What struck me most about this week’s reading was the apparent conflict over the institutionalization of marriage and love itself. In Coontz’s article (2005), she brings up the point that while “marriage as a relationship is taken more seriously and comes with higher emotional expectations than ever before…marriage as an institutions exerts less power over people’s lives than it once did” (278). Amato (2007), in a book that details the changes that have occurred in marriage over time, he discusses the idea of “reinstitutionalized marriage” (245), saying that while marriage may have once suffered from deinstitutionalization, that trend has stopped and possibly even reversed itself. Rosenfield and Kim (2005) speak of the dramatic increase in non-traditional marriages that “suggest changes in the basic structure of US society” (541), or more specifically the institution of marriage. And Derne, discusses the basics of love, which, in America, he believes centers around the structural foundations of the American institute of marriage. Many of these articles hint at the fact that marriage, specifically in America, is deinstitutionalized. Coontz even goes so far as to claim that “there is no question that marriage had lost its privileges legal and cultural position in the US by the end of the 20th century” (272).
This claim however, seems to disregard the facts of institution that Coontz herself speaks of in her article. Coontz speaks of the gay-marriage debate, which, as we all know, is still going strong and very controversial in today’s society. Rosenfeld and Kim make distinctions between “traditional” and “non-traditional” marriages. This to me, says that marriage is still very much a well-founded institution with strict regulations as to who is considered married and who is not. Coontz’s article speaks of a businessman who is fine with gay couples having the same right as he and his wife, but not comfortable with them being allowed to use the label “married” (275). Marriage is still so engrained in his mind as a very specific sort of institution, that anything that deviates from that should not be allowed to use the label of marriage. Derne talks about the fact that love itself is centered round the idea that marriage consists of a “clear, enduring feeling for a unique special person” (283) and how that love is based on the structural institution of American marriage.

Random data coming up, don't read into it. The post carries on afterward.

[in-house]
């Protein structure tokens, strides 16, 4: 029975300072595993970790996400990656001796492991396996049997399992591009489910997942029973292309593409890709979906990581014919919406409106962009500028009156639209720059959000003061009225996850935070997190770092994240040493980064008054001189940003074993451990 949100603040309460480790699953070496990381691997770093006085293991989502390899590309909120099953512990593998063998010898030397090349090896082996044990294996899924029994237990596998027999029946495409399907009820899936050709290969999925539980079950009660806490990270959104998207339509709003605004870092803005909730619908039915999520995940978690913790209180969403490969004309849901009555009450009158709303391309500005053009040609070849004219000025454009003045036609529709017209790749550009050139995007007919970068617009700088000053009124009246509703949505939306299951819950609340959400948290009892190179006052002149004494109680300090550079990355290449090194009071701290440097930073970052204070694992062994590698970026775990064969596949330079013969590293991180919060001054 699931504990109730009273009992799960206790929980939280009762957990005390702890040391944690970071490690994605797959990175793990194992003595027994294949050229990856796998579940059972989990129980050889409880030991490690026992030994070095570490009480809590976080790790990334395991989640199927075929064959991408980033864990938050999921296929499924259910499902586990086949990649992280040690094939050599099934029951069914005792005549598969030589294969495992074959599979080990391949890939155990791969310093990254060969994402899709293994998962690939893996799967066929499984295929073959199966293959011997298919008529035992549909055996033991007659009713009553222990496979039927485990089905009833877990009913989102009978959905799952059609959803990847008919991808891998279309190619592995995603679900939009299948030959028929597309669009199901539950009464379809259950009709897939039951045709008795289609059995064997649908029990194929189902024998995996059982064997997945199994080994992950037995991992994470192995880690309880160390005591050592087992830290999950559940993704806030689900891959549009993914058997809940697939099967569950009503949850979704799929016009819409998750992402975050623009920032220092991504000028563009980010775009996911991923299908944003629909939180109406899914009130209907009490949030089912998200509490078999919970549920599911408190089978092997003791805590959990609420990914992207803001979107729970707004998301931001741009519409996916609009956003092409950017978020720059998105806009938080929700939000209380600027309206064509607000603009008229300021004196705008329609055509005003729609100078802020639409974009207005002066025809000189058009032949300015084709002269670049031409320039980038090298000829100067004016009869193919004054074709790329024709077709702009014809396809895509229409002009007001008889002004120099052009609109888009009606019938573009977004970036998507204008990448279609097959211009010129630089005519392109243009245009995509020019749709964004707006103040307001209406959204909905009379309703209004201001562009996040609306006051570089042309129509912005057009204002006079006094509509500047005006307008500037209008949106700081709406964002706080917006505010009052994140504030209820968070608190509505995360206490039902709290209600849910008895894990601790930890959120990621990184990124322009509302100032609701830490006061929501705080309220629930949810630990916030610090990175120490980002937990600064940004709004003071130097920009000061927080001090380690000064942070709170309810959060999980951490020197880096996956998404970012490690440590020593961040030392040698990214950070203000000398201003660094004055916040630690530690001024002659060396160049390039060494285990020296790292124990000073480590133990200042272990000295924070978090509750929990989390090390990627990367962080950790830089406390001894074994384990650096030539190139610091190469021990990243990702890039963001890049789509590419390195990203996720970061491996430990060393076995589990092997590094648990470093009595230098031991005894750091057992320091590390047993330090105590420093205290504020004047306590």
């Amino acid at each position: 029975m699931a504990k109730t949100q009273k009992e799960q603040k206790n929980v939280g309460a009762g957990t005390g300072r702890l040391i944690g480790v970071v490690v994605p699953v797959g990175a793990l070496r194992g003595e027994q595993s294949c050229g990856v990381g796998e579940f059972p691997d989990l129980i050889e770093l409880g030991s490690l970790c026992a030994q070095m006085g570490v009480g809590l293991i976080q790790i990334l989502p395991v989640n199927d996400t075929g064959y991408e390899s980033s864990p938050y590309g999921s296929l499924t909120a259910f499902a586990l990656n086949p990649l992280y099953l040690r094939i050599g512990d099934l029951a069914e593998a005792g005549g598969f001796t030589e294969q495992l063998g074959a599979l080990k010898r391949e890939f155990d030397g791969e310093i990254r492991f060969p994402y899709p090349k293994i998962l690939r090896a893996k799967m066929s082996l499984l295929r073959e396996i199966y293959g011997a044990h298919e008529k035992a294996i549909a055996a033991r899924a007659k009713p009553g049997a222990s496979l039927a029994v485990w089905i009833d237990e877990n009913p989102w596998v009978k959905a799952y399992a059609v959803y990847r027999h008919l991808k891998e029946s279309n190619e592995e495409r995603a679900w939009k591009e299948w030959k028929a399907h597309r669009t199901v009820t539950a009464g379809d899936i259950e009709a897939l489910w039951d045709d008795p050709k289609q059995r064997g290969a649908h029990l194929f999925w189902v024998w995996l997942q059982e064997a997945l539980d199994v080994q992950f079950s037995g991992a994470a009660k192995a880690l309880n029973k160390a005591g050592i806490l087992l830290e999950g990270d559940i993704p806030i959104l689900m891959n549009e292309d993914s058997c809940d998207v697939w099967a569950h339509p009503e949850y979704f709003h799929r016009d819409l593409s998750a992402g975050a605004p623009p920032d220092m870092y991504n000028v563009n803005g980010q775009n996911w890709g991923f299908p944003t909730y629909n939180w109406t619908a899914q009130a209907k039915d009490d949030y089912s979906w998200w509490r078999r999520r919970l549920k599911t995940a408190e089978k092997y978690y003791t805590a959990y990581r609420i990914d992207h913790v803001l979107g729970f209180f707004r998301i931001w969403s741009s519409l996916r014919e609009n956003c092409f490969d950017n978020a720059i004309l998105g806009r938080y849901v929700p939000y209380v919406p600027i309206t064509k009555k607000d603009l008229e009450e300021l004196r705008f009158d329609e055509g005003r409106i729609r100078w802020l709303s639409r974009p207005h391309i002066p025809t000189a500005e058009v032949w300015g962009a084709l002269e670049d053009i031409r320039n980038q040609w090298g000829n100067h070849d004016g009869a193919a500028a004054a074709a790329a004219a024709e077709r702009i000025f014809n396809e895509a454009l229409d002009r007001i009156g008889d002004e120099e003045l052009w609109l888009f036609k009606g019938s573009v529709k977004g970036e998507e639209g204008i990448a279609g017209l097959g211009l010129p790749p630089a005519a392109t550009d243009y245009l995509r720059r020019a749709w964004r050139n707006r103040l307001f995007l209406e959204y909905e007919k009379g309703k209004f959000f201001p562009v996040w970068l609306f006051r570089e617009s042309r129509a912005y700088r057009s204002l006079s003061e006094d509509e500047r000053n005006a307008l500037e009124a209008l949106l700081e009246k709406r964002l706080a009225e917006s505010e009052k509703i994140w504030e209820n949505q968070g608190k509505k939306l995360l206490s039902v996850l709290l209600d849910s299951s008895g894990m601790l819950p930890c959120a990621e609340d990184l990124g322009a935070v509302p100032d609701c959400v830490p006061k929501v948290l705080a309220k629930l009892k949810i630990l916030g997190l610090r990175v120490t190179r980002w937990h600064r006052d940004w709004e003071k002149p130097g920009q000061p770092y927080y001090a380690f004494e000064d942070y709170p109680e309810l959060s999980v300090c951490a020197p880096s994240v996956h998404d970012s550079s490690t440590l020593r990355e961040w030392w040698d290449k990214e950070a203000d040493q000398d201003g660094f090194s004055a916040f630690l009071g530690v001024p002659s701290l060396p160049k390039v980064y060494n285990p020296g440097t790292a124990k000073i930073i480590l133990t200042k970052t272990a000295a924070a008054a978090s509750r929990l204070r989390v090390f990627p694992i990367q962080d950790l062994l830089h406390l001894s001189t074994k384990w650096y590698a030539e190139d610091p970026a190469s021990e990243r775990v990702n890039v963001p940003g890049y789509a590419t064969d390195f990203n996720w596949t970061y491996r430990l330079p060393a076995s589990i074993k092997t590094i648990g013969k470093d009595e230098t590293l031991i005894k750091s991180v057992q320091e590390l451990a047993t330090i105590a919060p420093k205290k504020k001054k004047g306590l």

The institution of marriage has obviously changed (cohabitation, gender roles within marriages, etc.), but I do not think that it has ever or will ever be fully deinstitutionalized. Coontz speaks of how marriage “used to be a part of entering adulthood” (276), hinting at the thought that it no longer is a part of that process. But in my own experience, that of my interactions with friends, family, and community members is that marriage is still expected to be a part of my own entry into adulthood, and that of my peers. I know that the way that my marriage will run is in no way similar to the way that my grandparents may have run, yet it is still important to me as an institution. I do want to argue with Amato’s vision of the future of marriage. While I believe that marriage is still an institution, I do not agree with his almost frighteningly over-traditional ideal of a reinstitutionalization of marriage. The idea that a stable, heterosexual, two parent family is the “best way to raise youth to become wealthy, competent and well-adjusted adults” (263) is unrealistic in our society. Marriage still has rules, but with the amount of diversity in our society, there is no way that there is going to be one specific way that it can apply to everyone. I think Coontz said it best when she said that all of the differences between people that are getting married in modern society “make one-size-fits-all social policies [about marriage] unhelpful” (292). Marriage, while it remains an institution, has shifted and become more fluid in is structure, but still maintains a firm foundation in our society.
I uploaded this link to an article on a new show on CBS called “Arranged Marriages” – a reality tv show where friends and family pick a husband/wife for a show contestant. Relates to the difference in finding love before marriage or letting love grow after marriage that Derne talks about in his article…